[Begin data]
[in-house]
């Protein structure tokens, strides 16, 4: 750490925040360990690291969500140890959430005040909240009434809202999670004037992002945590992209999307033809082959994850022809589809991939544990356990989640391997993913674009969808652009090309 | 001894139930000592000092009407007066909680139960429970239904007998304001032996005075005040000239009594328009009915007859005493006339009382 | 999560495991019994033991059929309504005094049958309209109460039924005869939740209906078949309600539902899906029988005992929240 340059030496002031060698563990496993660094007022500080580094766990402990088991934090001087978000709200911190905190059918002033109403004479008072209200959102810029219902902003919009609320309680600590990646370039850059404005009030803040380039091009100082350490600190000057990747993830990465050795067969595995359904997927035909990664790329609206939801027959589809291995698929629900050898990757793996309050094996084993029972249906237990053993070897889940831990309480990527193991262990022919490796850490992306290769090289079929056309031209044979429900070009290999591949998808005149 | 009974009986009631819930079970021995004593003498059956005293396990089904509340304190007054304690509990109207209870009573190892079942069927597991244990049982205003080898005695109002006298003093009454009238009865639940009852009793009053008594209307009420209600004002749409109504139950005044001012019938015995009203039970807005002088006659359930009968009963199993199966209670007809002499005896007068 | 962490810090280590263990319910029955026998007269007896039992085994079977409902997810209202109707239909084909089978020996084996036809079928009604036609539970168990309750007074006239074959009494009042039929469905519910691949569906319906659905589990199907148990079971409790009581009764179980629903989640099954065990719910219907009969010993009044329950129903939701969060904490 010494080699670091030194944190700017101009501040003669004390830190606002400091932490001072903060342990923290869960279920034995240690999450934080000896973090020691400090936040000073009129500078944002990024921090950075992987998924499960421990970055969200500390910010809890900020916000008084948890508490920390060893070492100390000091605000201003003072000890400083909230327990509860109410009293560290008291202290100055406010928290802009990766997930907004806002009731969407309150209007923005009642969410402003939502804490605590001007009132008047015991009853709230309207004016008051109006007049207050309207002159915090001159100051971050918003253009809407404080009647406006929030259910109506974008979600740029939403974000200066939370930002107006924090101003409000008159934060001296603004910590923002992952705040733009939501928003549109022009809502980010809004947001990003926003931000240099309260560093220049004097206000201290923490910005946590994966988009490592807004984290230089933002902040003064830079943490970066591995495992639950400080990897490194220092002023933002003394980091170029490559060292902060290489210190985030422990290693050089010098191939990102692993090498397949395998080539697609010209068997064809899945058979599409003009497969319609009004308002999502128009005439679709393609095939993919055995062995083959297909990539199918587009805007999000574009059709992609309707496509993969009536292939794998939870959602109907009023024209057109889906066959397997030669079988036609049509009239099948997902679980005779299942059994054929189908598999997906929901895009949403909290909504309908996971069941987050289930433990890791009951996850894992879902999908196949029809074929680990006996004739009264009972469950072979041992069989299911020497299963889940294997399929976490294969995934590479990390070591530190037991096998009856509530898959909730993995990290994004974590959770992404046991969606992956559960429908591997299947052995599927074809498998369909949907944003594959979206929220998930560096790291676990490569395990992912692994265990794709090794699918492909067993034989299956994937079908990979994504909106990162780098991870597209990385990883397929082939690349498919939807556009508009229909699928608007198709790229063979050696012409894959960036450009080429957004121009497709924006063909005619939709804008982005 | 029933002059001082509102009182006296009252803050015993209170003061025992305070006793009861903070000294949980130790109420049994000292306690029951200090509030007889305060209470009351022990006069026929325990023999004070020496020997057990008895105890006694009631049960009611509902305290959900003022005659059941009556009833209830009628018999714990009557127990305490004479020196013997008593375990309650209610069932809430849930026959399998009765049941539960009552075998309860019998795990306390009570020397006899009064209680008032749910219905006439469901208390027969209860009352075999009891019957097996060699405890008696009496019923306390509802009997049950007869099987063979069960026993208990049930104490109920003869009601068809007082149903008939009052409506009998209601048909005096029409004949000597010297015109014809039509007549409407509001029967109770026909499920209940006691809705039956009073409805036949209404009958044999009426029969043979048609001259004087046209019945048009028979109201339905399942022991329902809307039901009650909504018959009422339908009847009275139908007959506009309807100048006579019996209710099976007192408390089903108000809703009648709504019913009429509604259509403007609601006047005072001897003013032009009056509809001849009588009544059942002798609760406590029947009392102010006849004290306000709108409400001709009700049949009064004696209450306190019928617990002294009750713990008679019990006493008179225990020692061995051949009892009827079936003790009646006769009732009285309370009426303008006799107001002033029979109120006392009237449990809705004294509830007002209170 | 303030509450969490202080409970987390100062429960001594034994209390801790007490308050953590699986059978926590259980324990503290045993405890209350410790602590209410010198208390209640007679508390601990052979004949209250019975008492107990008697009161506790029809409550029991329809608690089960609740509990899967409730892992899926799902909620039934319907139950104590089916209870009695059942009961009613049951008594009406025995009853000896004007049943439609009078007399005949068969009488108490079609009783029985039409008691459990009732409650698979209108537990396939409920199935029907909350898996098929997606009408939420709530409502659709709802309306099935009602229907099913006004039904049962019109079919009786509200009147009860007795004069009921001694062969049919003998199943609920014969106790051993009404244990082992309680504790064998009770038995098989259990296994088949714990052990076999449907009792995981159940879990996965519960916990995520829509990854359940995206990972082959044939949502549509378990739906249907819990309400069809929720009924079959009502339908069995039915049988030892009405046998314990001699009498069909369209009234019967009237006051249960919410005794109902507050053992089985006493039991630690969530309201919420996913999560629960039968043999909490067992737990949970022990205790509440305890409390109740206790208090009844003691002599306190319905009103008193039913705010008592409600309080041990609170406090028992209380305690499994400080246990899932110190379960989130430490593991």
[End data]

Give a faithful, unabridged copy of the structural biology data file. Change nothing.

[in-house]
């Protein structure tokens, strides 16, 4: 750490925040360990690291969500140890959430005040909240009434809202999670004037992002945590992209999307033809082959994850022809589809991939544990356990989640391997993913674009969808652009090309 | 001894139930000592000092009407007066909680139960429970239904007998304001032996005075005040000239009594328009009915007859005493006339009382 | 999560495991019994033991059929309504005094049958309209109460039924005869939740209906078949309600539902899906029988005992929240 340059030496002031060698563990496993660094007022500080580094766990402990088991934090001087978000709200911190905190059918002033109403004479008072209200959102810029219902902003919009609320309680600590990646370039850059404005009030803040380039091009100082350490600190000057990747993830990465050795067969595995359904997927035909990664790329609206939801027959589809291995698929629900050898990757793996309050094996084993029972249906237990053993070897889940831990309480990527193991262990022919490796850490992306290769090289079929056309031209044979429900070009290999591949998808005149 | 009974009986009631819930079970021995004593003498059956005293396990089904509340304190007054304690509990109207209870009573190892079942069927597991244990049982205003080898005695109002006298003093009454009238009865639940009852009793009053008594209307009420209600004002749409109504139950005044001012019938015995009203039970807005002088006659359930009968009963199993199966209670007809002499005896007068 | 962490810090280590263990319910029955026998007269007896039992085994079977409902997810209202109707239909084909089978020996084996036809079928009604036609539970168990309750007074006239074959009494009042039929469905519910691949569906319906659905589990199907148990079971409790009581009764179980629903989640099954065990719910219907009969010993009044329950129903939701969060904490 010494080699670091030194944190700017101009501040003669004390830190606002400091932490001072903060342990923290869960279920034995240690999450934080000896973090020691400090936040000073009129500078944002990024921090950075992987998924499960421990970055969200500390910010809890900020916000008084948890508490920390060893070492100390000091605000201003003072000890400083909230327990509860109410009293560290008291202290100055406010928290802009990766997930907004806002009731969407309150209007923005009642969410402003939502804490605590001007009132008047015991009853709230309207004016008051109006007049207050309207002159915090001159100051971050918003253009809407404080009647406006929030259910109506974008979600740029939403974000200066939370930002107006924090101003409000008159934060001296603004910590923002992952705040733009939501928003549109022009809502980010809004947001990003926003931000240099309260560093220049004097206000201290923490910005946590994966988009490592807004984290230089933002902040003064830079943490970066591995495992639950400080990897490194220092002023933002003394980091170029490559060292902060290489210190985030422990290693050089010098191939990102692993090498397949395998080539697609010209068997064809899945058979599409003009497969319609009004308002999502128009005439679709393609095939993919055995062995083959297909990539199918587009805007999000574009059709992609309707496509993969009536292939794998939870959602109907009023024209057109889906066959397997030669079988036609049509009239099948997902679980005779299942059994054929189908598999997906929901895009949403909290909504309908996971069941987050289930433990890791009951996850894992879902999908196949029809074929680990006996004739009264009972469950072979041992069989299911020497299963889940294997399929976490294969995934590479990390070591530190037991096998009856509530898959909730993995990290994004974590959770992404046991969606992956559960429908591997299947052995599927074809498998369909949907944003594959979206929220998930560096790291676990490569395990992912692994265990794709090794699918492909067993034989299956994937079908990979994504909106990162780098991870597209990385990883397929082939690349498919939807556009508009229909699928608007198709790229063979050696012409894959960036450009080429957004121009497709924006063909005619939709804008982005 | 029933002059001082509102009182006296009252803050015993209170003061025992305070006793009861903070000294949980130790109420049994000292306690029951200090509030007889305060209470009351022990006069026929325990023999004070020496020997057990008895105890006694009631049960009611509902305290959900003022005659059941009556009833209830009628018999714990009557127990305490004479020196013997008593375990309650209610069932809430849930026959399998009765049941539960009552075998309860019998795990306390009570020397006899009064209680008032749910219905006439469901208390027969209860009352075999009891019957097996060699405890008696009496019923306390509802009997049950007869099987063979069960026993208990049930104490109920003869009601068809007082149903008939009052409506009998209601048909005096029409004949000597010297015109014809039509007549409407509001029967109770026909499920209940006691809705039956009073409805036949209404009958044999009426029969043979048609001259004087046209019945048009028979109201339905399942022991329902809307039901009650909504018959009422339908009847009275139908007959506009309807100048006579019996209710099976007192408390089903108000809703009648709504019913009429509604259509403007609601006047005072001897003013032009009056509809001849009588009544059942002798609760406590029947009392102010006849004290306000709108409400001709009700049949009064004696209450306190019928617990002294009750713990008679019990006493008179225990020692061995051949009892009827079936003790009646006769009732009285309370009426303008006799107001002033029979109120006392009237449990809705004294509830007002209170 | 303030509450969490202080409970987390100062429960001594034994209390801790007490308050953590699986059978926590259980324990503290045993405890209350410790602590209410010198208390209640007679508390601990052979004949209250019975008492107990008697009161506790029809409550029991329809608690089960609740509990899967409730892992899926799902909620039934319907139950104590089916209870009695059942009961009613049951008594009406025995009853000896004007049943439609009078007399005949068969009488108490079609009783029985039409008691459990009732409650698979209108537990396939409920199935029907909350898996098929997606009408939420709530409502659709709802309306099935009602229907099913006004039904049962019109079919009786509200009147009860007795004069009921001694062969049919003998199943609920014969106790051993009404244990082992309680504790064998009770038995098989259990296994088949714990052990076999449907009792995981159940879990996965519960916990995520829509990854359940995206990972082959044939949502549509378990739906249907819990309400069809929720009924079959009502339908069995039915049988030892009405046998314990001699009498069909369209009234019967009237006051249960919410005794109902507050053992089985006493039991630690969530309201919420996913999560629960039968043999909490067992737990949970022990205790509440305890409390109740206790208090009844003691002599306190319905009103008193039913705010008592409600309080041990609170406090028992209380305690499994400080246990899932110190379960989130430490593991």